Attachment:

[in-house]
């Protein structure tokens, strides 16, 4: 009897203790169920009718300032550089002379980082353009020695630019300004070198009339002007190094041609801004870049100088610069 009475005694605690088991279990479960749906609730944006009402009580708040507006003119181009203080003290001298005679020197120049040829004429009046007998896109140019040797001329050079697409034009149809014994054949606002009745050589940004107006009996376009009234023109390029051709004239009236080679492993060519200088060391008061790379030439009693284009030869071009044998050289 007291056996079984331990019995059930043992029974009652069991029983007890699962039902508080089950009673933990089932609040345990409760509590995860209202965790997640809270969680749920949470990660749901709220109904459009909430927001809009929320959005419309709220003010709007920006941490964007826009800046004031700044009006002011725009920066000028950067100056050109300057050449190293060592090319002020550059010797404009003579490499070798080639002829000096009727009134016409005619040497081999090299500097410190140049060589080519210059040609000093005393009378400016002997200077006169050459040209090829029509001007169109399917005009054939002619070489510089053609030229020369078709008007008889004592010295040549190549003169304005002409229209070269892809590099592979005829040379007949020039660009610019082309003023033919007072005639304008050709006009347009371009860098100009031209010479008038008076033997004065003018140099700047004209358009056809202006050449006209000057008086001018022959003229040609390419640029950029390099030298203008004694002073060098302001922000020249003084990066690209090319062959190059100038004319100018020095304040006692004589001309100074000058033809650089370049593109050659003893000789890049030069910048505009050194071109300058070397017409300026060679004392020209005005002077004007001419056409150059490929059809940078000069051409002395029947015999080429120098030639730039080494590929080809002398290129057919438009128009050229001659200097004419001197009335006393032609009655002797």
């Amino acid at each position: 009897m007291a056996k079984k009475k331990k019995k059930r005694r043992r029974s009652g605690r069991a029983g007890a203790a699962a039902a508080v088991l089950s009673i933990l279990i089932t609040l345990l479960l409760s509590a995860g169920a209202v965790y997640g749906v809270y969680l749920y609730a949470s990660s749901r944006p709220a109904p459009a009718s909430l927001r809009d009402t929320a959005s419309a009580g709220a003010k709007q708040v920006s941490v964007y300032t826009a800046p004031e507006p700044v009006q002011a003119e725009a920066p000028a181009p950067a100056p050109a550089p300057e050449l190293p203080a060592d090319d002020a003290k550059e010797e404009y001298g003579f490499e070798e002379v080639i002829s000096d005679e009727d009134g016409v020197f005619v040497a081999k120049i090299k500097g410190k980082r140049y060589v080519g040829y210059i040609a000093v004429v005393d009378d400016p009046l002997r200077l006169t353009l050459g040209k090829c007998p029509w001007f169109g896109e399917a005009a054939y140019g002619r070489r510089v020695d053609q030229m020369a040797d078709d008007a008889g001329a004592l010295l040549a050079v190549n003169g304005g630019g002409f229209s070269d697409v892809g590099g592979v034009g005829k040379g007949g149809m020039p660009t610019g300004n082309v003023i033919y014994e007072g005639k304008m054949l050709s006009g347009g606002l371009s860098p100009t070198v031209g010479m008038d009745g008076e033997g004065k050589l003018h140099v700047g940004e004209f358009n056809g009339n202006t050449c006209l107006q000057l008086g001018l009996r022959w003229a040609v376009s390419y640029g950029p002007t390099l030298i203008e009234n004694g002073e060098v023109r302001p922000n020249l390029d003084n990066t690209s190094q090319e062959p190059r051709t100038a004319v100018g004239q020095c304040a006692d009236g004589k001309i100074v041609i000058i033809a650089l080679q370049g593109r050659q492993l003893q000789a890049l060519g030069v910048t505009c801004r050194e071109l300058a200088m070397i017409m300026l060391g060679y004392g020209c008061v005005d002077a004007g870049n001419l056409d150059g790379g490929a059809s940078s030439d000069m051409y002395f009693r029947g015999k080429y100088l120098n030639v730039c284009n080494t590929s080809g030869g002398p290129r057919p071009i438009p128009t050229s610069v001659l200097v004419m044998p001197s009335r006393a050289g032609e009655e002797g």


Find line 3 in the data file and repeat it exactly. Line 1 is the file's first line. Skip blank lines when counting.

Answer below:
């Amino acid at each position: 009897m007291a056996k079984k009475k331990k019995k059930r005694r043992r029974s009652g605690r069991a029983g007890a203790a699962a039902a508080v088991l089950s009673i933990l279990i089932t609040l345990l479960l409760s509590a995860g169920a209202v965790y997640g749906v809270y969680l749920y609730a949470s990660s749901r944006p709220a109904p459009a009718s909430l927001r809009d009402t929320a959005s419309a009580g709220a003010k709007q708040v920006s941490v964007y300032t826009a800046p004031e507006p700044v009006q002011a003119e725009a920066p000028a181009p950067a100056p050109a550089p300057e050449l190293p203080a060592d090319d002020a003290k550059e010797e404009y001298g003579f490499e070798e002379v080639i002829s000096d005679e009727d009134g016409v020197f005619v040497a081999k120049i090299k500097g410190k980082r140049y060589v080519g040829y210059i040609a000093v004429v005393d009378d400016p009046l002997r200077l006169t353009l050459g040209k090829c007998p029509w001007f169109g896109e399917a005009a054939y140019g002619r070489r510089v020695d053609q030229m020369a040797d078709d008007a008889g001329a004592l010295l040549a050079v190549n003169g304005g630019g002409f229209s070269d697409v892809g590099g592979v034009g005829k040379g007949g149809m020039p660009t610019g300004n082309v003023i033919y014994e007072g005639k304008m054949l050709s006009g347009g606002l371009s860098p100009t070198v031209g010479m008038d009745g008076e033997g004065k050589l003018h140099v700047g940004e004209f358009n056809g009339n202006t050449c006209l107006q000057l008086g001018l009996r022959w003229a040609v376009s390419y640029g950029p002007t390099l030298i203008e009234n004694g002073e060098v023109r302001p922000n020249l390029d003084n990066t690209s190094q090319e062959p190059r051709t100038a004319v100018g004239q020095c304040a006692d009236g004589k001309i100074v041609i000058i033809a650089l080679q370049g593109r050659q492993l003893q000789a890049l060519g030069v910048t505009c801004r050194e071109l300058a200088m070397i017409m300026l060391g060679y004392g020209c008061v005005d002077a004007g870049n001419l056409d150059g790379g490929a059809s940078s030439d000069m051409y002395f009693r029947g015999k080429y100088l120098n030639v730039c284009n080494t590929s080809g030869g002398p290129r057919p071009i438009p128009t050229s610069v001659l200097v004419m044998p001197s009335r006393a050289g032609e009655e002797g």